Navigating tax season isn’t always straightforward, but we’re here to help you understand how your Patreon earnings fit into taxes.
Is the money I earned from Patreon “taxable income”?
In many jurisdictions, the money you receive from your patrons is considered taxable income.
If you are a legally recognized not-for-profit company (for example, a USA 501(C)(3) charity), then you might not need to pay tax on your Patreon funds. A local tax advisor would know for sure, so we encourage you to reach out to one for additional information.
Learn more about being a non-profit creator here: Can non-profits use Patreon?
Preparing for US tax season checklist
1. Submit a W-9 Form
Before the end of each year, we recommend ensuring that you’ve submitted accurate information on a W-9 via your Payouts and taxes settings page. If you’ve moved or the W-9 you filed with us is otherwise outdated, you’ll need to submit a new W-9 form to update our records. If you aren’t sure if the W-9 on file is up to date, you can submit a new one to be safe!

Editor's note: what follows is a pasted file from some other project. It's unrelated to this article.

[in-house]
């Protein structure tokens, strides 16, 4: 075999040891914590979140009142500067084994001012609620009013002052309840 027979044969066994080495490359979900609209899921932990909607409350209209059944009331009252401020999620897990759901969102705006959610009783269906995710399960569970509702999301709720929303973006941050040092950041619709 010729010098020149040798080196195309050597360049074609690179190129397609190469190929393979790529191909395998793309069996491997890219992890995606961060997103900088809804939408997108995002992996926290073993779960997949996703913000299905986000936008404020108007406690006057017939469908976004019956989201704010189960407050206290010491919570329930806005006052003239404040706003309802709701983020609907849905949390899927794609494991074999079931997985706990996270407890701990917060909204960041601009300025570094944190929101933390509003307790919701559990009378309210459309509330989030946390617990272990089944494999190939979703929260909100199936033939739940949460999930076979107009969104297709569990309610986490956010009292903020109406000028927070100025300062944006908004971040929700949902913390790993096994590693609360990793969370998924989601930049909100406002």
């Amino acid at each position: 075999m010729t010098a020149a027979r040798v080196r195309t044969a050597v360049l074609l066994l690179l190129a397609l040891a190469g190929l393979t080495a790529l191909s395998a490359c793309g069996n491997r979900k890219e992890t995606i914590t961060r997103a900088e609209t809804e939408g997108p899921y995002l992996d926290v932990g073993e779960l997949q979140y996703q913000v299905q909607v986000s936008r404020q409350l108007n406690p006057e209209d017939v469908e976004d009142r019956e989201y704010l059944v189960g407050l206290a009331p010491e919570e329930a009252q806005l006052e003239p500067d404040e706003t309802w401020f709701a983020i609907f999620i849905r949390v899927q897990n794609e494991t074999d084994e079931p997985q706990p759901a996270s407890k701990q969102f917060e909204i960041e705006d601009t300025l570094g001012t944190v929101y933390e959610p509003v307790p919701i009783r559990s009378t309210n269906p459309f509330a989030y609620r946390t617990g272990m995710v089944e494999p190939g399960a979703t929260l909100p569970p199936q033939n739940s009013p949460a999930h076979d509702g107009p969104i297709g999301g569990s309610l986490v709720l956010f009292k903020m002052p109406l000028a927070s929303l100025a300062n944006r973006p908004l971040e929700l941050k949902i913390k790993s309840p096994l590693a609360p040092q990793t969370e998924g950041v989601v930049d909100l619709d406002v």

Learn more about and get tips for filing your W-9 form in this guide: Submitting a W-9.
2. Sign up to receive 1099-K statements electronically instead of paper copies
You can enable paperless statements from the tax section of your Payout settings page. We generate a 1099 Form for all US creators who reach certain thresholds in a calendar year between January and February.
Learn more about the 1099-K form in this guide: Will I receive a 1099-K form?
3. Find your gross earnings
Your gross earnings for a given year will be available on the Documents page of your Payouts section.
If you or your tax advisor need more detailed information about your monthly earnings, you can download a CSV file of your earnings and payouts from the same Documents tab.
Per IRS guidance FAQ FS-2023-06 issued March 2023, in order to calculate your gross earnings, we take the total amount of processed payments from your members on a gross basis before refunds and without regard to any adjustments for credits, cash equivalents, discount amounts, fees, refunded amounts, or any other amounts.
Review your gross earnings with your tax advisor! We recommend working with a local tax professional to advise you further.